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    Re: Carry on, Mr. Bowditch
    From: Fred Hebard
    Date: 2003 Jan 16, 13:42 -0500

    David Weilacher  wrote:
    
    >I keep hoping that someone will start over with truly basic description of the
    >process. I'm missing it badly.
    
    
    It might be OK for me to go over the basics of lunars, since that's
    pretty much the level I'm at.  There are numerous people on this list
    who are much more knowledgeable on this than I; I hope they'll jump
    in if I hash something up.  This piece is highly simplified, covering
    only the extreme basics.  For instance, it does not even refer to
    refraction and parallax.  George Huxtable's contributions should be
    consulted if you wish to learn more details (see
    http://www.i-DEADLINK-com/lists/navigation/0201/0177.html for the first one
    and look in the archives for the rest; a revised Part 4 was just
    published this month, January, 2003).
    
    The basic problem being solved by lunars was to tell what time it
    was.  This was necessary to establishing one's longitude, which might
    help one avoid running onto the rocks.
    
    The moon rotates around the earth once every 28 days or so, moving
    from west to east across the sky.  This week of January 13, 2003, as
    we approach the full moon, it's rising in the east right about the
    time the sun is setting in the west.  Next week, it will be rising
    about 6 hours after sunset.  Two weeks from now, at the new moon, it
    will be rising with the sun, and three weeks from now, about 6 hours
    after sunrise.  It finally will complete one revolution a month from
    now, again rising as the sun sets.
    
    The stars on the other hand, take pretty much exactly one year to
    appear to rotate around the earth, as we circle the sun, and they
    move in the opposite direction from the moon.  For example, in
    mid-November, Orion was more or less rising in the east at sunset.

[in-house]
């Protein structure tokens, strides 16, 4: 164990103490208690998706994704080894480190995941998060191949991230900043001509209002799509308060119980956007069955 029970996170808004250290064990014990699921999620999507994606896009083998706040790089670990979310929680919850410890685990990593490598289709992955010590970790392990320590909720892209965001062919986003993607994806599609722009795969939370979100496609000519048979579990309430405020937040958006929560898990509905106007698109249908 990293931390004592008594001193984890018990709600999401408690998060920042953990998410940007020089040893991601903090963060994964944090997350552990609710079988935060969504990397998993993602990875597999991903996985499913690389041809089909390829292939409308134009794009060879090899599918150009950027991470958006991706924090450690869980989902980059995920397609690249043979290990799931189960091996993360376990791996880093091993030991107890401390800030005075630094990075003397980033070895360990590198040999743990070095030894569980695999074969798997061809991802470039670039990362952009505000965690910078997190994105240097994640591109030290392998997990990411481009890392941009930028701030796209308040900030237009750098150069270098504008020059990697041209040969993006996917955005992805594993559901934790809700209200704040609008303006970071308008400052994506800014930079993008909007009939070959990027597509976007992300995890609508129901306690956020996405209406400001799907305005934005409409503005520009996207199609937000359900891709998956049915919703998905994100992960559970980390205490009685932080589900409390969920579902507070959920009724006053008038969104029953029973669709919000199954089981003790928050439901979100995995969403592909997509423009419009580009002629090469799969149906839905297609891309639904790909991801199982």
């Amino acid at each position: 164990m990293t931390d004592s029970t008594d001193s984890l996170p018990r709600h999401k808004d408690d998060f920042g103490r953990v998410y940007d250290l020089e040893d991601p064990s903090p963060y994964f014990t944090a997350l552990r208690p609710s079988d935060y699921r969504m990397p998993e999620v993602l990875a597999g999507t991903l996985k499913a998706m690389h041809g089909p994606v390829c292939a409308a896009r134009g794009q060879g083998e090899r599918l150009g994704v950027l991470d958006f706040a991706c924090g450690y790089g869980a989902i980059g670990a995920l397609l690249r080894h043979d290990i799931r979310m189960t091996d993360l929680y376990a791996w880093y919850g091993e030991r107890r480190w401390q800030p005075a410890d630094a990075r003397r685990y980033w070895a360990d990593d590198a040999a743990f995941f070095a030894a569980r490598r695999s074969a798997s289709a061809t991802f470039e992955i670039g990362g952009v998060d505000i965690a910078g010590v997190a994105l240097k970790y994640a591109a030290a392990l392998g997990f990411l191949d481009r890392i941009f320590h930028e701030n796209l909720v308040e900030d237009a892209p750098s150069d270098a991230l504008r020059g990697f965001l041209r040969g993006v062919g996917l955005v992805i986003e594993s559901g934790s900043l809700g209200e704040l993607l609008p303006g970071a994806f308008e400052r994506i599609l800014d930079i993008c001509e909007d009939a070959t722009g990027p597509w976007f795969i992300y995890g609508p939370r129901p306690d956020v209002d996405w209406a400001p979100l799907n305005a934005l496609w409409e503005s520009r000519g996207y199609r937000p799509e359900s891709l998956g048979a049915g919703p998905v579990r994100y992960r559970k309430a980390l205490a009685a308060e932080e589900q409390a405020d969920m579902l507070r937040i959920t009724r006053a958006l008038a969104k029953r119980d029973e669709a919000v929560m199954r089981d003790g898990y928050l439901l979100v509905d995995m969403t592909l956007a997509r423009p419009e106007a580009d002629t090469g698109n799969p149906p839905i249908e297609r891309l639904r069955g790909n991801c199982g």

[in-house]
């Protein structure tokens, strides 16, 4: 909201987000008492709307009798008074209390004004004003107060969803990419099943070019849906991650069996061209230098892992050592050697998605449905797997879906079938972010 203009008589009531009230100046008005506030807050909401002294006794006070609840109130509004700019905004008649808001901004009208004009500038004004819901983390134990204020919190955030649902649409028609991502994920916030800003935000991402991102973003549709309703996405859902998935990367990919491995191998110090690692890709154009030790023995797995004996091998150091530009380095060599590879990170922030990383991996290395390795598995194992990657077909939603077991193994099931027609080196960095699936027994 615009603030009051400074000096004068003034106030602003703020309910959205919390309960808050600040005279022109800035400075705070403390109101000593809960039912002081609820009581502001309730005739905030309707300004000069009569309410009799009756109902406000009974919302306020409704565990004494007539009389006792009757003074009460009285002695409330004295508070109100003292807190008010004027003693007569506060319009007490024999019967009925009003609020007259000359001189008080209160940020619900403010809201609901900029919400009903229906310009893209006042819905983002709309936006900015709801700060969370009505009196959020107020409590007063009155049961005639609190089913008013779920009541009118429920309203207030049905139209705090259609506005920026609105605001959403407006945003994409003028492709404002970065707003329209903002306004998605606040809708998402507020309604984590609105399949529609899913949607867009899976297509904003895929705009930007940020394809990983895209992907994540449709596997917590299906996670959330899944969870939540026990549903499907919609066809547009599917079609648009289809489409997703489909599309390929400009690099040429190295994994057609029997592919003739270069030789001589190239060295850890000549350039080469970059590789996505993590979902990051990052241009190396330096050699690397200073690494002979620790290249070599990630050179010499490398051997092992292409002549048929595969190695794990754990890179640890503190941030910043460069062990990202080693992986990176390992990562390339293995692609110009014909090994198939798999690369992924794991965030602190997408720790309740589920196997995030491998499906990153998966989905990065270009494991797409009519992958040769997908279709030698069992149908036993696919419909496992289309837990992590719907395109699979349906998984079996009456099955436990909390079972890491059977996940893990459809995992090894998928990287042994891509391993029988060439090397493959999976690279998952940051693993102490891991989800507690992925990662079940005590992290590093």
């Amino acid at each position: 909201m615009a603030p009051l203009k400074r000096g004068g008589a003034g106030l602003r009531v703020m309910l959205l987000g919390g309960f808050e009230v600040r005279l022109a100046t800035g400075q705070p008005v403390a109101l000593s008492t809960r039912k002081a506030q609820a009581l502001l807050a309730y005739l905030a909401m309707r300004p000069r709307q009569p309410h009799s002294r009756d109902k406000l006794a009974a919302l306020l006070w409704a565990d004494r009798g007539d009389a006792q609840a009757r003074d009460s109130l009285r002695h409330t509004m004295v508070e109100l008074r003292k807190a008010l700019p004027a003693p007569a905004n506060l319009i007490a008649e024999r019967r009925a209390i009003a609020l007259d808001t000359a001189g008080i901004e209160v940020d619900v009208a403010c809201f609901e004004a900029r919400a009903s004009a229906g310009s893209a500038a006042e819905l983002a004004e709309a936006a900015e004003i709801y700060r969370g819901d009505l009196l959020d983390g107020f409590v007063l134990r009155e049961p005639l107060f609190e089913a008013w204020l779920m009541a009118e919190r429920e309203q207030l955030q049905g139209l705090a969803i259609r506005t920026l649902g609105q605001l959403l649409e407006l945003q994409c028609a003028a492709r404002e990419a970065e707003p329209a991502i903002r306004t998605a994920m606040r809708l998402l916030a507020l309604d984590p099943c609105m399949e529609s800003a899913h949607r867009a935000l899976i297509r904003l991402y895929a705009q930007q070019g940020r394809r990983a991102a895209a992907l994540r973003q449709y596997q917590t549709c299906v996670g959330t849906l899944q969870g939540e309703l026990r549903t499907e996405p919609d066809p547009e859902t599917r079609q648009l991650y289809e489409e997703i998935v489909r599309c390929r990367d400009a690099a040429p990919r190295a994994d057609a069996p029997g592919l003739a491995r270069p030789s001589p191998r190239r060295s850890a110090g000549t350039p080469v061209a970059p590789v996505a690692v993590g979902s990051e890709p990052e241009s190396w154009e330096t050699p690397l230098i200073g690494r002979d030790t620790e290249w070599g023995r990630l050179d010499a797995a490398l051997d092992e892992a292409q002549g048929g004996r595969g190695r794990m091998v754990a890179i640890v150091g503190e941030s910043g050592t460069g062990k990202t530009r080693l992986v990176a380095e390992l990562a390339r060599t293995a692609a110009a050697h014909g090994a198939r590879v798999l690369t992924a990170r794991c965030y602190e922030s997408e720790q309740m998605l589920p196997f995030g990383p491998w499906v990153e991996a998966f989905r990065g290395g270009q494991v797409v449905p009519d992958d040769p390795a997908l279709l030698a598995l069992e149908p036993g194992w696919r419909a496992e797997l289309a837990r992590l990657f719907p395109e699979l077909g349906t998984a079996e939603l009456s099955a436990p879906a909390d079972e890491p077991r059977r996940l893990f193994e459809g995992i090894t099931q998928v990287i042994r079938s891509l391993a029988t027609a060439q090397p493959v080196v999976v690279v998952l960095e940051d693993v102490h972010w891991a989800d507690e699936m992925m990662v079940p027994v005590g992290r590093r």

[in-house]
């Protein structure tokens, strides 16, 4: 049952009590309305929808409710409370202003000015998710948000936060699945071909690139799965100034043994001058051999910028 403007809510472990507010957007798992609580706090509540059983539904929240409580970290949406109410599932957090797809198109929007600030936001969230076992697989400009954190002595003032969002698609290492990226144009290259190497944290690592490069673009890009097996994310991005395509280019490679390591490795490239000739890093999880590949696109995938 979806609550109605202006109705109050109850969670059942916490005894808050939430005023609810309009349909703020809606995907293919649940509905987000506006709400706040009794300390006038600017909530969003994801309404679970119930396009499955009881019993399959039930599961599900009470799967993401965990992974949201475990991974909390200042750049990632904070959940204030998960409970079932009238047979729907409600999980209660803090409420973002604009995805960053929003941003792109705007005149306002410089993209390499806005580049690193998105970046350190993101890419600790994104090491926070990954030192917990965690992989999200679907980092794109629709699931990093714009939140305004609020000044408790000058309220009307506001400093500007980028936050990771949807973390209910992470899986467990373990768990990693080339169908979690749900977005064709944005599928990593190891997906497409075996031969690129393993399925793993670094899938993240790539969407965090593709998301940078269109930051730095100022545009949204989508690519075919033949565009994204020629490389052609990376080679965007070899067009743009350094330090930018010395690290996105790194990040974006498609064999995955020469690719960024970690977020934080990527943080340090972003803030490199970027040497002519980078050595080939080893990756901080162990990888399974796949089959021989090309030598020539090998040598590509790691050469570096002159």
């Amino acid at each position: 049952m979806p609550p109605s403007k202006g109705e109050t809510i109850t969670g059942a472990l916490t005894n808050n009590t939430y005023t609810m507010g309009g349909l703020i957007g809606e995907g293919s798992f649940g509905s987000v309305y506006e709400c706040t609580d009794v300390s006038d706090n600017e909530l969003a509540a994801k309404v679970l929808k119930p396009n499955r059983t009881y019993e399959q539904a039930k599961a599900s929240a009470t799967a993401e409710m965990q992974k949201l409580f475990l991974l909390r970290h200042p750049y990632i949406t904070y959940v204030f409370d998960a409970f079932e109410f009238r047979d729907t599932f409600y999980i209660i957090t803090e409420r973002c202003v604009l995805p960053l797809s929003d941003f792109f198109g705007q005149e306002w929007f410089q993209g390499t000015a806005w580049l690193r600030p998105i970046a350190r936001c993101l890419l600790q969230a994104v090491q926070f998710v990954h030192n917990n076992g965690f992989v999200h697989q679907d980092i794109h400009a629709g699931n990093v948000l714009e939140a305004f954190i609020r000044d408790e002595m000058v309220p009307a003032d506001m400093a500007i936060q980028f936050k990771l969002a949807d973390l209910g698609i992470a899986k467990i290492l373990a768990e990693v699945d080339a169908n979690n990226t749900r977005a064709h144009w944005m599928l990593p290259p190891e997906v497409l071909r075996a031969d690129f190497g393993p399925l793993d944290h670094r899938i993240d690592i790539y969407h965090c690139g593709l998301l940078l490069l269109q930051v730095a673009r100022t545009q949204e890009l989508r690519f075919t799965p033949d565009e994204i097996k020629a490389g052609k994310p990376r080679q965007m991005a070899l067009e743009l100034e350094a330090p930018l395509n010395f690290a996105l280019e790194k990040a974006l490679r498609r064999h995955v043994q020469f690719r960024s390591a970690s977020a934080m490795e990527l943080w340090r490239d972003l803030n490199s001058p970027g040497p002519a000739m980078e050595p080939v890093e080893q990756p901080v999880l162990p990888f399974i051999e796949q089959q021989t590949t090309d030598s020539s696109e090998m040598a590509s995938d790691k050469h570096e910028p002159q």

Now, 2 months later in January, it's about 2/12ths of a full circle
    up in the sky at sunset.   In mid-March, 4 months later is will be
    4/12ths of a circle up in the sky at sunset, and in mid-May it will
    have circled around the half circle of sky visible to us at any one
    moment and be right where the sun is at sunset.  The stars only move
    about 1/365th of a circle in one day, or one degree per day.  The
    moon on the other hand, is moving about 1/28th of a circle in one
    day, or 12 or 13 degrees per day.
    
    The very fast motion of the moon across the sky enables one to
    determine the time of day by measuring the distance between the moon
    and stars along its path, and comparing that measurement to distances
    predicted for various times of day, at least in principle.  However,
    there were several difficulties with implementing this method.  One
    was to predict the motion of the moon across the sky in detail.
    Although the moon makes one revolution in around 28 days, it also
    jogs up and down quite a bit.  Even once the motion of the moon could
    be predicted, it was still very difficult to predict the distance
    between the moon and nearby stars, as well as planets and the sun, so
    that the predictions could be compared to observations.  The
    calculations of these predictions were first completed with the
    publication of the Nautical Almanac in the 1760s.  The Almanac was
    authored by Nevil Maskelyne, although his efforts benefited strongly
    from work by non-English astronomers.